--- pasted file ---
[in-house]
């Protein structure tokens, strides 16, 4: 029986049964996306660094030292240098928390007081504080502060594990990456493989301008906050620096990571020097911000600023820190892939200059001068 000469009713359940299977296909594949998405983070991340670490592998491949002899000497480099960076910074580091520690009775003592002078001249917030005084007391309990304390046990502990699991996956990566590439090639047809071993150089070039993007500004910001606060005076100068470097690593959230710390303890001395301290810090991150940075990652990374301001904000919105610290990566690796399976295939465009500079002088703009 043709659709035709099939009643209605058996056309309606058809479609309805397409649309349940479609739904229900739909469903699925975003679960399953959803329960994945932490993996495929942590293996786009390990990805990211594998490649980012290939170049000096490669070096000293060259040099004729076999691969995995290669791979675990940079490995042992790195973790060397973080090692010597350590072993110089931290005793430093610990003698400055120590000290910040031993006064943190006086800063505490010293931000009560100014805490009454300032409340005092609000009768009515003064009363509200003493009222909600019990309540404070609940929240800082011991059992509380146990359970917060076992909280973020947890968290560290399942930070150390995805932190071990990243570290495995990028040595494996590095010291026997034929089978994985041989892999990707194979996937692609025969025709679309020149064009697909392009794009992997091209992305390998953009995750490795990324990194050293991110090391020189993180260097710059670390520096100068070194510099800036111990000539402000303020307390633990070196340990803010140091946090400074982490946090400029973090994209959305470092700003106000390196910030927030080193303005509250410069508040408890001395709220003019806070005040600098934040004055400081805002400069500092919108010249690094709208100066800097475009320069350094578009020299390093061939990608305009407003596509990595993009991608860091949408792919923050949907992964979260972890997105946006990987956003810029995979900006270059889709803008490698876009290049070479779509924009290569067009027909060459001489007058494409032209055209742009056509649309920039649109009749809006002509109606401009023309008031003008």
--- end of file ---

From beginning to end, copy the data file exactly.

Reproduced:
[in-house]
């Protein structure tokens, strides 16, 4: 029986049964996306660094030292240098928390007081504080502060594990990456493989301008906050620096990571020097911000600023820190892939200059001068 000469009713359940299977296909594949998405983070991340670490592998491949002899000497480099960076910074580091520690009775003592002078001249917030005084007391309990304390046990502990699991996956990566590439090639047809071993150089070039993007500004910001606060005076100068470097690593959230710390303890001395301290810090991150940075990652990374301001904000919105610290990566690796399976295939465009500079002088703009 043709659709035709099939009643209605058996056309309606058809479609309805397409649309349940479609739904229900739909469903699925975003679960399953959803329960994945932490993996495929942590293996786009390990990805990211594998490649980012290939170049000096490669070096000293060259040099004729076999691969995995290669791979675990940079490995042992790195973790060397973080090692010597350590072993110089931290005793430093610990003698400055120590000290910040031993006064943190006086800063505490010293931000009560100014805490009454300032409340005092609000009768009515003064009363509200003493009222909600019990309540404070609940929240800082011991059992509380146990359970917060076992909280973020947890968290560290399942930070150390995805932190071990990243570290495995990028040595494996590095010291026997034929089978994985041989892999990707194979996937692609025969025709679309020149064009697909392009794009992997091209992305390998953009995750490795990324990194050293991110090391020189993180260097710059670390520096100068070194510099800036111990000539402000303020307390633990070196340990803010140091946090400074982490946090400029973090994209959305470092700003106000390196910030927030080193303005509250410069508040408890001395709220003019806070005040600098934040004055400081805002400069500092919108010249690094709208100066800097475009320069350094578009020299390093061939990608305009407003596509990595993009991608860091949408792919923050949907992964979260972890997105946006990987956003810029995979900006270059889709803008490698876009290049070479779509924009290569067009027909060459001489007058494409032209055209742009056509649309920039649109009749809006002509109606401009023309008031003008």